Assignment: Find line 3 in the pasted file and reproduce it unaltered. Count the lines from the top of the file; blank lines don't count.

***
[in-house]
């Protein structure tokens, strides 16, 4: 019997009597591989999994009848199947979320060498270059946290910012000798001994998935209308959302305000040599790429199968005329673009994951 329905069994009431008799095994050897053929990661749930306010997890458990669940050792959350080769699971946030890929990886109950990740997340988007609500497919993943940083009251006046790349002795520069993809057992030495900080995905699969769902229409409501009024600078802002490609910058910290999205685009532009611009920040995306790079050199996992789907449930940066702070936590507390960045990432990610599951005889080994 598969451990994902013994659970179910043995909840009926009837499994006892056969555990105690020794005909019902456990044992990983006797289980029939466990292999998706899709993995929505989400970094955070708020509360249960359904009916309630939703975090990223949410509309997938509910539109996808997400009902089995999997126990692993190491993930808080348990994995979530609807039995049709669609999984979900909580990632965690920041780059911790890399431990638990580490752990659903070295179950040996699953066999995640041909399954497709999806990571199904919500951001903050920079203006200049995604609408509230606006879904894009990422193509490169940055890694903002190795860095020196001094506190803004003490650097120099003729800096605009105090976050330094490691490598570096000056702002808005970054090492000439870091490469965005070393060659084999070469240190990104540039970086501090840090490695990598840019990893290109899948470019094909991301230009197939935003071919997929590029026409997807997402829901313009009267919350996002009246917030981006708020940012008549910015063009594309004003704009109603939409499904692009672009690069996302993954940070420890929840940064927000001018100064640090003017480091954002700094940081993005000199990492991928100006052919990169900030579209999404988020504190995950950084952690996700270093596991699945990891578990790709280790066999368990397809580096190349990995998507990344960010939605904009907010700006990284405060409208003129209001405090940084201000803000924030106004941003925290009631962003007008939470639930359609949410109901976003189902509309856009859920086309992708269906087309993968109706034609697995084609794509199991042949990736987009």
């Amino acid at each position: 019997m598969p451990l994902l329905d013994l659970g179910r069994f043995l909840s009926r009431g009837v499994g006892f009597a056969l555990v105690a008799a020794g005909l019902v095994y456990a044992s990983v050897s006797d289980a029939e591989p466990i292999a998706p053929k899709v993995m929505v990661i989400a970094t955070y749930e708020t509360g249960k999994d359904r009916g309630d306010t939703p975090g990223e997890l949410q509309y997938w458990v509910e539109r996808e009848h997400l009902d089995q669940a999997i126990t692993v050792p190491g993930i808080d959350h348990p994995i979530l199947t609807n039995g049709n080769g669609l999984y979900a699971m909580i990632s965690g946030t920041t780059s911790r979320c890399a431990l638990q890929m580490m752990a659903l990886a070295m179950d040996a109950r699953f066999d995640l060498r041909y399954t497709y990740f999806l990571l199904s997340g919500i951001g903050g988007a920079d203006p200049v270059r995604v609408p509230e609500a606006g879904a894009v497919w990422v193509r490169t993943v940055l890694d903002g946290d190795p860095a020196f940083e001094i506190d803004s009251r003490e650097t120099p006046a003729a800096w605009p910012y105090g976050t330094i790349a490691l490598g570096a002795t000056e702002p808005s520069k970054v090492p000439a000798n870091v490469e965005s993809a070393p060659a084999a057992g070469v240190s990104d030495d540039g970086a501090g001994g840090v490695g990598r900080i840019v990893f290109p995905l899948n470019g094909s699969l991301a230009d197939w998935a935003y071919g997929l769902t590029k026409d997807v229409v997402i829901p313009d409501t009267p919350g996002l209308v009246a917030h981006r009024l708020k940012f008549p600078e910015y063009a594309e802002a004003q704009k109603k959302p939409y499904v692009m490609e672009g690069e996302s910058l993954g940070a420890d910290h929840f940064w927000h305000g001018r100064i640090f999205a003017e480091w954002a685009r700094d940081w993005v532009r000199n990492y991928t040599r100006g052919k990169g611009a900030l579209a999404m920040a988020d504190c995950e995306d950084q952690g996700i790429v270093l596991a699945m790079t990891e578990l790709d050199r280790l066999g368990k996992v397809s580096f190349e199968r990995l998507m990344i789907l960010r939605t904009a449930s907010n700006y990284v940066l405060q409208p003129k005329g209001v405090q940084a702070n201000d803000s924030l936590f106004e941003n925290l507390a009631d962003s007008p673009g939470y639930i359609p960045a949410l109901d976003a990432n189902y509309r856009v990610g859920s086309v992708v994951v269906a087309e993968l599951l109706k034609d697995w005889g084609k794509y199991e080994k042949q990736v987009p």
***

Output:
């Amino acid at each position: 019997m598969p451990l994902l329905d013994l659970g179910r069994f043995l909840s009926r009431g009837v499994g006892f009597a056969l555990v105690a008799a020794g005909l019902v095994y456990a044992s990983v050897s006797d289980a029939e591989p466990i292999a998706p053929k899709v993995m929505v990661i989400a970094t955070y749930e708020t509360g249960k999994d359904r009916g309630d306010t939703p975090g990223e997890l949410q509309y997938w458990v509910e539109r996808e009848h997400l009902d089995q669940a999997i126990t692993v050792p190491g993930i808080d959350h348990p994995i979530l199947t609807n039995g049709n080769g669609l999984y979900a699971m909580i990632s965690g946030t920041t780059s911790r979320c890399a431990l638990q890929m580490m752990a659903l990886a070295m179950d040996a109950r699953f066999d995640l060498r041909y399954t497709y990740f999806l990571l199904s997340g919500i951001g903050g988007a920079d203006p200049v270059r995604v609408p509230e609500a606006g879904a894009v497919w990422v193509r490169t993943v940055l890694d903002g946290d190795p860095a020196f940083e001094i506190d803004s009251r003490e650097t120099p006046a003729a800096w605009p910012y105090g976050t330094i790349a490691l490598g570096a002795t000056e702002p808005s520069k970054v090492p000439a000798n870091v490469e965005s993809a070393p060659a084999a057992g070469v240190s990104d030495d540039g970086a501090g001994g840090v490695g990598r900080i840019v990893f290109p995905l899948n470019g094909s699969l991301a230009d197939w998935a935003y071919g997929l769902t590029k026409d997807v229409v997402i829901p313009d409501t009267p919350g996002l209308v009246a917030h981006r009024l708020k940012f008549p600078e910015y063009a594309e802002a004003q704009k109603k959302p939409y499904v692009m490609e672009g690069e996302s910058l993954g940070a420890d910290h929840f940064w927000h305000g001018r100064i640090f999205a003017e480091w954002a685009r700094d940081w993005v532009r000199n990492y991928t040599r100006g052919k990169g611009a900030l579209a999404m920040a988020d504190c995950e995306d950084q952690g996700i790429v270093l596991a699945m790079t990891e578990l790709d050199r280790l066999g368990k996992v397809s580096f190349e199968r990995l998507m990344i789907l960010r939605t904009a449930s907010n700006y990284v940066l405060q409208p003129k005329g209001v405090q940084a702070n201000d803000s924030l936590f106004e941003n925290l507390a009631d962003s007008p673009g939470y639930i359609p960045a949410l109901d976003a990432n189902y509309r856009v990610g859920s086309v992708v994951v269906a087309e993968l599951l109706k034609d697995w005889g084609k794509y199991e080994k042949q990736v987009p």